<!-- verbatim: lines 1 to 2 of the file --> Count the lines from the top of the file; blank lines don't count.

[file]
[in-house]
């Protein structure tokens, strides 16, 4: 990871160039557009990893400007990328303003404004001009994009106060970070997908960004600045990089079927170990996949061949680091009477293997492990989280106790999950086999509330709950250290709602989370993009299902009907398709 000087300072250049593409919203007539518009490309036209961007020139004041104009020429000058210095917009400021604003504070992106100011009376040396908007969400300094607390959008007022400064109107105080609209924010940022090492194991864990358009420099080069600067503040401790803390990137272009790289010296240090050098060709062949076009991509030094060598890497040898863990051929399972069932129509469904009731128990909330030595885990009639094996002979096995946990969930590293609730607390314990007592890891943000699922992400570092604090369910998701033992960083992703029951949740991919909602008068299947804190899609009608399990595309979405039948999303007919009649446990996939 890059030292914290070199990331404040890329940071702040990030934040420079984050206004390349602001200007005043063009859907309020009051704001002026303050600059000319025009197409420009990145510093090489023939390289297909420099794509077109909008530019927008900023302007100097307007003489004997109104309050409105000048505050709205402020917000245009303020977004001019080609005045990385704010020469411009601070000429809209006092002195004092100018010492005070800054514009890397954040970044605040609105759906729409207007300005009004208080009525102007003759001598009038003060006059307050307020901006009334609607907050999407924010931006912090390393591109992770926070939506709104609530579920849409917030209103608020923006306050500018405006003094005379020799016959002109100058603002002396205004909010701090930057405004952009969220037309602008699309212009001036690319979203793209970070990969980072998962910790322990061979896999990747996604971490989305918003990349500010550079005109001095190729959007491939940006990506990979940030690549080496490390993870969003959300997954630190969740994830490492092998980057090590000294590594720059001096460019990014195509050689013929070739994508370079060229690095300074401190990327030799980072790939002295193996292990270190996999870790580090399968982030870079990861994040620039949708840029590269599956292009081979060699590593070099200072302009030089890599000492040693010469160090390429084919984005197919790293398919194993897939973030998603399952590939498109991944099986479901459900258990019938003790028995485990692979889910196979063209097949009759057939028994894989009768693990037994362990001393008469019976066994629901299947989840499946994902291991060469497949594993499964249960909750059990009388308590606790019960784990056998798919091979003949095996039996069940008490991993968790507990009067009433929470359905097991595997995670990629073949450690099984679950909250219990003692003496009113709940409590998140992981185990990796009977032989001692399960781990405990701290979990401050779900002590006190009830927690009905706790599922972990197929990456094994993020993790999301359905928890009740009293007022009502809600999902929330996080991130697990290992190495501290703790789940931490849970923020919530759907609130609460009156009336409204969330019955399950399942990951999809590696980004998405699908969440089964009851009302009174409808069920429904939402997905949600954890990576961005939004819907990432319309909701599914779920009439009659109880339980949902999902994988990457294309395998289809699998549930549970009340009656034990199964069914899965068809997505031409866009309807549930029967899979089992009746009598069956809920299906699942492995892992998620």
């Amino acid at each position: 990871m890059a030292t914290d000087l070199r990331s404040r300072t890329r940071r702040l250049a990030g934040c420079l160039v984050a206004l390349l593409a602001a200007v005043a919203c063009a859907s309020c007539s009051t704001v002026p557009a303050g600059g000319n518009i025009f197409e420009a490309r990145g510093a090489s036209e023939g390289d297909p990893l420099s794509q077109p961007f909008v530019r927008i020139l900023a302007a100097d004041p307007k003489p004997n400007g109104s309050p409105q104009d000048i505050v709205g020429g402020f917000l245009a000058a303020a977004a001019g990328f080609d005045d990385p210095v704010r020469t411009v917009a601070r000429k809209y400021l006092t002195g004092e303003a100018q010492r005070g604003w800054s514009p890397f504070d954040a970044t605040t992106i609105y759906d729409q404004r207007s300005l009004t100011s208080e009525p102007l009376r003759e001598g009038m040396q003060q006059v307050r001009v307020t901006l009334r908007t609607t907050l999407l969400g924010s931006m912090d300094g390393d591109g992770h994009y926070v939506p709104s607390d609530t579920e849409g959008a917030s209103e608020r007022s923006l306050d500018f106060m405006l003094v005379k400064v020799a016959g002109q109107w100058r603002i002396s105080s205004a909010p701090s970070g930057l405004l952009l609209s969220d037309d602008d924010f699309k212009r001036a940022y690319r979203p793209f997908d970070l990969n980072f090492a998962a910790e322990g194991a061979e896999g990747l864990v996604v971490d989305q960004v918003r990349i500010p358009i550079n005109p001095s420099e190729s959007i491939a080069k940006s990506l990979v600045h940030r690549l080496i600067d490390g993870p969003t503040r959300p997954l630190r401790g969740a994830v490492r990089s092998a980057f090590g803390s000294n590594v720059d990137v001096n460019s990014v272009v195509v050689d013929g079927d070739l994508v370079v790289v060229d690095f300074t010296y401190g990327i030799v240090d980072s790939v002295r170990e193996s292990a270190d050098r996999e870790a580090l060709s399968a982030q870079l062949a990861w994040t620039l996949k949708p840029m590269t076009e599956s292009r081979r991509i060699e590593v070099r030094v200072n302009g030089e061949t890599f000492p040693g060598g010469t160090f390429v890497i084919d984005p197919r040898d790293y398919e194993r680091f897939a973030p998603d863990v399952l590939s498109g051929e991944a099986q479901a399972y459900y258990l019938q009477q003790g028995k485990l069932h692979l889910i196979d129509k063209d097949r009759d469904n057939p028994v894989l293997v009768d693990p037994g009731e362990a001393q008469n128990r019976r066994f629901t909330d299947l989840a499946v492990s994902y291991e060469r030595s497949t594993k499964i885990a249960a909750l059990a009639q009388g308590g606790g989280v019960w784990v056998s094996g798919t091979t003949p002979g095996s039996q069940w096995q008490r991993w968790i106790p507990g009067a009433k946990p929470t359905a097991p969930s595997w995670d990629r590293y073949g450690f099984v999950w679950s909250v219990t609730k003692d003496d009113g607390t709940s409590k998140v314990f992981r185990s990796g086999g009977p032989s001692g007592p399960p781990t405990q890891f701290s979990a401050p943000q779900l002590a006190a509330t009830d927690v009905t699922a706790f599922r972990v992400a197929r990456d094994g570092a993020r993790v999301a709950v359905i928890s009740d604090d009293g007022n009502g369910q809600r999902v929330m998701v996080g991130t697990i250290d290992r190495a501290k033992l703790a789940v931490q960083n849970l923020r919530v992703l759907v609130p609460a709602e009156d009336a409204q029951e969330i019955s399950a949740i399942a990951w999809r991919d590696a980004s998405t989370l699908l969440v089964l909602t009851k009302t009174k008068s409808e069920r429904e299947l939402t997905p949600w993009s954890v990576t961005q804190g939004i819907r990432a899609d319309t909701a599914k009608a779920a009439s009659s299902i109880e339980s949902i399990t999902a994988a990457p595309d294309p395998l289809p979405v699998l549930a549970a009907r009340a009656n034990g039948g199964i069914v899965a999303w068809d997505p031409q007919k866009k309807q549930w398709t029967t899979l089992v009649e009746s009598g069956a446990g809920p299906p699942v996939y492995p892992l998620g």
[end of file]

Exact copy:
[in-house]
């Protein structure tokens, strides 16, 4: 990871160039557009990893400007990328303003404004001009994009106060970070997908960004600045990089079927170990996949061949680091009477293997492990989280106790999950086999509330709950250290709602989370993009299902009907398709 000087300072250049593409919203007539518009490309036209961007020139004041104009020429000058210095917009400021604003504070992106100011009376040396908007969400300094607390959008007022400064109107105080609209924010940022090492194991864990358009420099080069600067503040401790803390990137272009790289010296240090050098060709062949076009991509030094060598890497040898863990051929399972069932129509469904009731128990909330030595885990009639094996002979096995946990969930590293609730607390314990007592890891943000699922992400570092604090369910998701033992960083992703029951949740991919909602008068299947804190899609009608399990595309979405039948999303007919009649446990996939 890059030292914290070199990331404040890329940071702040990030934040420079984050206004390349602001200007005043063009859907309020009051704001002026303050600059000319025009197409420009990145510093090489023939390289297909420099794509077109909008530019927008900023302007100097307007003489004997109104309050409105000048505050709205402020917000245009303020977004001019080609005045990385704010020469411009601070000429809209006092002195004092100018010492005070800054514009890397954040970044605040609105759906729409207007300005009004208080009525102007003759001598009038003060006059307050307020901006009334609607907050999407924010931006912090390393591109992770926070939506709104609530579920849409917030209103608020923006306050500018405006003094005379020799016959002109100058603002002396205004909010701090930057405004952009969220037309602008699309212009001036690319979203793209970070990969980072998962910790322990061979896999990747996604971490989305918003990349500010550079005109001095190729959007491939940006990506990979940030690549080496490390993870969003959300997954630190969740994830490492092998980057090590000294590594720059001096460019990014195509050689013929070739994508370079060229690095300074401190990327030799980072790939002295193996292990270190996999870790580090399968982030870079990861994040620039949708840029590269599956292009081979060699590593070099200072302009030089890599000492040693010469160090390429084919984005197919790293398919194993897939973030998603399952590939498109991944099986479901459900258990019938003790028995485990692979889910196979063209097949009759057939028994894989009768693990037994362990001393008469019976066994629901299947989840499946994902291991060469497949594993499964249960909750059990009388308590606790019960784990056998798919091979003949095996039996069940008490991993968790507990009067009433929470359905097991595997995670990629073949450690099984679950909250219990003692003496009113709940409590998140992981185990990796009977032989001692399960781990405990701290979990401050779900002590006190009830927690009905706790599922972990197929990456094994993020993790999301359905928890009740009293007022009502809600999902929330996080991130697990290992190495501290703790789940931490849970923020919530759907609130609460009156009336409204969330019955399950399942990951999809590696980004998405699908969440089964009851009302009174409808069920429904939402997905949600954890990576961005939004819907990432319309909701599914779920009439009659109880339980949902999902994988990457294309395998289809699998549930549970009340009656034990199964069914899965068809997505031409866009309807549930029967899979089992009746009598069956809920299906699942492995892992998620």